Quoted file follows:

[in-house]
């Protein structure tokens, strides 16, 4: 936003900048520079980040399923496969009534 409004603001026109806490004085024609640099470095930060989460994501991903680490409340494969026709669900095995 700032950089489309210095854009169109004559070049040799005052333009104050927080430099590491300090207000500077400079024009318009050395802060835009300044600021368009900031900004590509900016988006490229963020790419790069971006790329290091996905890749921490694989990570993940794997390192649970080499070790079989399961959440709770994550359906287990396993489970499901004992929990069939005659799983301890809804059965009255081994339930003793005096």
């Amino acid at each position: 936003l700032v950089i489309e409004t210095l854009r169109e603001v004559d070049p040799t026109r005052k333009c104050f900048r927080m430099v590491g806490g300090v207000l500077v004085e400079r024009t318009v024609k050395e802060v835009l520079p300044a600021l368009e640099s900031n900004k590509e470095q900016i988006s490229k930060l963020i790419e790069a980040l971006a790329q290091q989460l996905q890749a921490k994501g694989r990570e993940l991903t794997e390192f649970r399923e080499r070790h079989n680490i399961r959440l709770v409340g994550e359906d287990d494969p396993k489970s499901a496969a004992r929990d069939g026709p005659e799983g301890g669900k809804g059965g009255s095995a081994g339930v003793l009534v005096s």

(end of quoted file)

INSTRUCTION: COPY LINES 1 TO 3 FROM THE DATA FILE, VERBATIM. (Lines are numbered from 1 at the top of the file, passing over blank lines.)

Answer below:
[in-house]
């Protein structure tokens, strides 16, 4: 936003900048520079980040399923496969009534 409004603001026109806490004085024609640099470095930060989460994501991903680490409340494969026709669900095995 700032950089489309210095854009169109004559070049040799005052333009104050927080430099590491300090207000500077400079024009318009050395802060835009300044600021368009900031900004590509900016988006490229963020790419790069971006790329290091996905890749921490694989990570993940794997390192649970080499070790079989399961959440709770994550359906287990396993489970499901004992929990069939005659799983301890809804059965009255081994339930003793005096």
């Amino acid at each position: 936003l700032v950089i489309e409004t210095l854009r169109e603001v004559d070049p040799t026109r005052k333009c104050f900048r927080m430099v590491g806490g300090v207000l500077v004085e400079r024009t318009v024609k050395e802060v835009l520079p300044a600021l368009e640099s900031n900004k590509e470095q900016i988006s490229k930060l963020i790419e790069a980040l971006a790329q290091q989460l996905q890749a921490k994501g694989r990570e993940l991903t794997e390192f649970r399923e080499r070790h079989n680490i399961r959440l709770v409340g994550e359906d287990d494969p396993k489970s499901a496969a004992r929990d069939g026709p005659e799983g301890g669900k809804g059965g009255s095995a081994g339930v003793l009534v005096s």